National Economic Council Director Larry Kudlow said in an interview aired on Oct. 25 that Democratic presidential nominee Joe Biden's plan to transition the United States from fossil fuels is practically impossible to implement.
“You couldn’t do it even if you wanted to,” Kudlow added.
Biden has flip-flopped on whether he would ban fracking, a key fossil fuel extraction technique that has propelled the United States to top of the list of the world's oil producers. The former vice president said in the final presidential debate Oct. 22 that he would “transition from the oil industry.”
“It’s a big statement because the oil industry pollutes significantly," Biden said. "It has to be replaced by renewable energy over time.”
Biden clarified his position after the debate in Nashville, telling reporters that the United States won't be getting rid of fossil fuels anytime soon.
“Eventually we're going to have to go to oil, but we're not getting rid of fossil fuels,” Biden told reporters. “We're getting rid of the subsidies for fossil fuels, but we're not getting rid of fossil fuels for a long time.”
Biden's official climate plan set's a deadline of 2050 for the United States to reach net-zero emissions by ending fossil fuel subsidies and blocking new oil and gas leases on public lands, among other policies, including investments in clean energy.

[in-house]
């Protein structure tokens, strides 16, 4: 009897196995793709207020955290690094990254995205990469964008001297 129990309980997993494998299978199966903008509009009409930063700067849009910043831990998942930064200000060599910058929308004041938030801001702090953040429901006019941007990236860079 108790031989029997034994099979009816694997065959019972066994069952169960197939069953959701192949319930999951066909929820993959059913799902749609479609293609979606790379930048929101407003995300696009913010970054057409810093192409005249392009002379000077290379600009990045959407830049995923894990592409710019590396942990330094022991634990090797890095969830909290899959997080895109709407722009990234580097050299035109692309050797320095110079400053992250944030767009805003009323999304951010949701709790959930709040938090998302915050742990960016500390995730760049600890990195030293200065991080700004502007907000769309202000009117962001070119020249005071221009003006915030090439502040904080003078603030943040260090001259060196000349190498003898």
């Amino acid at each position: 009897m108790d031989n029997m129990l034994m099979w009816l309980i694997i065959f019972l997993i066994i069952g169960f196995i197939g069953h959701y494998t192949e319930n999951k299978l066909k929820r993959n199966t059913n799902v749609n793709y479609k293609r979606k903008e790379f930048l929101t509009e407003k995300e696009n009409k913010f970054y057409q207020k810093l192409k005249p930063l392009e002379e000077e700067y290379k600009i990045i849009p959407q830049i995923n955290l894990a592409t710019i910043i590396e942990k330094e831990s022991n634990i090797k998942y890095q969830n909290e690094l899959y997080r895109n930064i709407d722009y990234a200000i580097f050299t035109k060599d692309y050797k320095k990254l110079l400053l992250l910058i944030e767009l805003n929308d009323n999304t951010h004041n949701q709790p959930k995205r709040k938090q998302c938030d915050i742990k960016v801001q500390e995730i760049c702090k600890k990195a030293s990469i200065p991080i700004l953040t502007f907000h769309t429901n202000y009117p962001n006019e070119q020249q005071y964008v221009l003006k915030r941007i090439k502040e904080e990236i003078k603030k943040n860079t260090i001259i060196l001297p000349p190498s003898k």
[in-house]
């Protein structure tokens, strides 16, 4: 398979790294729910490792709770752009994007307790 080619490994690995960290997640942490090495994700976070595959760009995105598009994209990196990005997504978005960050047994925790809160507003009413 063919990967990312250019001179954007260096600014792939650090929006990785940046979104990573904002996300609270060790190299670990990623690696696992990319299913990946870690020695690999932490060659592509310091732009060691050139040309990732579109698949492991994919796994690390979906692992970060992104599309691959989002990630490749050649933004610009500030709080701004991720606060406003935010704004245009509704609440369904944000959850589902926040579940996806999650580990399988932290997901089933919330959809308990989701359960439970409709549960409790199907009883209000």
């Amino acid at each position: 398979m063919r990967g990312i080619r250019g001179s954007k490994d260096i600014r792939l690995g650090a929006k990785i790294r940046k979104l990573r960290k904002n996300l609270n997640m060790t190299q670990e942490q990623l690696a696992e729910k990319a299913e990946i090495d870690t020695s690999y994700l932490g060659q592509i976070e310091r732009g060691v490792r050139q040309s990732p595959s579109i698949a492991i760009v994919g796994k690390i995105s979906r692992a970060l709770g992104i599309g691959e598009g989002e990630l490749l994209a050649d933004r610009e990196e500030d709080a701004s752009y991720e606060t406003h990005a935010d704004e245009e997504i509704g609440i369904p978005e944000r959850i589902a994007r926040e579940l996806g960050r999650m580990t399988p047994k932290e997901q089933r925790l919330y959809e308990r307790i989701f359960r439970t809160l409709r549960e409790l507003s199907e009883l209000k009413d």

Kudlow also commented on Biden's tax plan, the potential impacts of which are a subject of debate among economists. The White House adviser said Biden's planned tax increases on corporations and people making over $400,000 a year would result in the loss of $5 million U.S. jobs and reduce the U.S. GDP by 10 percent.
“If you follow through on the other team’s plans, you will lose $2.4 trillion of GDP,” Kudlow said. “Who would raise taxes after a damaging pandemic-related contraction? That team looks like stagnation, decline, and pessimism.”
“President Trump is going to have additional tax cuts,” he added. “He’s going to have middle-class tax cuts. He’s going to try to make the business tax cuts deeper and permanent. We’re going to have on-shoring. We want companies to come back to the U.S. And we’ll provide tax incentives to do that.”
“[Trump] is the candidate, frankly, of growth, prosperity, and optimism,” the economist argued. “That’s the largest difference between the two.”